Whether on Twitter or in The New York Times newsroom, we are increasingly prone to want to shut down debate or silence ideas when they make us uncomfortable. This shift is a powerful dynamic in our post-truth trajectory, and one that Christians—who of all people should care about contending for and preserving truth—should be careful to navigate.
Evangelicals have been complicit in this trajectory. It isn’t just secular progressives who tend to mute differing voices or avoid encountering “threatening” ideas. Many conservative Christians do the same thing. In the 20th century, fundamentalist fears of “worldly” ideas led many evangelical parents, pastors, and institutions to shield their children, parishioners, and students from wide swaths of potentially hazardous influences. To be sure, we’ve cultivated our own “safe spaces.” Accusations of evangelical anti-intellectualism are thus often—though not always—warranted.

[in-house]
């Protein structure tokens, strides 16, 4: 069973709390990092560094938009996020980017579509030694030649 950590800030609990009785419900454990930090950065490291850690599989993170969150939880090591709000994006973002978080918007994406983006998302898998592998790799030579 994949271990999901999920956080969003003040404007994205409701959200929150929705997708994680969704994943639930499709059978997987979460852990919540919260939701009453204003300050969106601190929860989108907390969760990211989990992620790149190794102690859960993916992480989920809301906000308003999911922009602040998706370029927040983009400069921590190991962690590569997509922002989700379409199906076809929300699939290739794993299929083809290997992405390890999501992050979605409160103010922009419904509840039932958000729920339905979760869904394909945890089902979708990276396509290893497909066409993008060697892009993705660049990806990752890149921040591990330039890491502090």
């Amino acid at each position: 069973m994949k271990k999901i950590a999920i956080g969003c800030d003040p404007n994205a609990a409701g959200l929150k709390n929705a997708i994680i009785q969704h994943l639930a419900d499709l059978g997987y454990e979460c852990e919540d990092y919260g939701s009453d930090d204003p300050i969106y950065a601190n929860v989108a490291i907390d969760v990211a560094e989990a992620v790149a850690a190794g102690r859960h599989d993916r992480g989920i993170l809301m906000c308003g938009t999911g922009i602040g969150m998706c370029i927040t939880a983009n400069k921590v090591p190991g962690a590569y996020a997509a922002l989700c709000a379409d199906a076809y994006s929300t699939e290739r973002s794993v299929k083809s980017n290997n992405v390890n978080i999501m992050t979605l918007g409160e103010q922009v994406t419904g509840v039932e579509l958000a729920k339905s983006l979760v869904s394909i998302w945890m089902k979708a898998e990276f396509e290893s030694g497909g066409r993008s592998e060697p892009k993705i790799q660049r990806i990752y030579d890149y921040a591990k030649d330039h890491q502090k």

Meanwhile, much of evangelical Christianity has emphasized the therapeutic and emotive experience of faith above the theological ideas that undergird it. Poor catechesis and avoidance of difficult doctrine means that for many Christians, religious identity is only as secure as the feelings that accompany it—which is to say, not secure at all. When difficult questions arise and one is forced to wrestle with the intellectual scaffolding of belief, the house of cards collapses, as we see often in deconversion accounts. Untrained in the art of logic, reasonable discourse, and articulating what they believe, many evangelicals turn out to be just as fragile as the secular “snowflakes” they critique.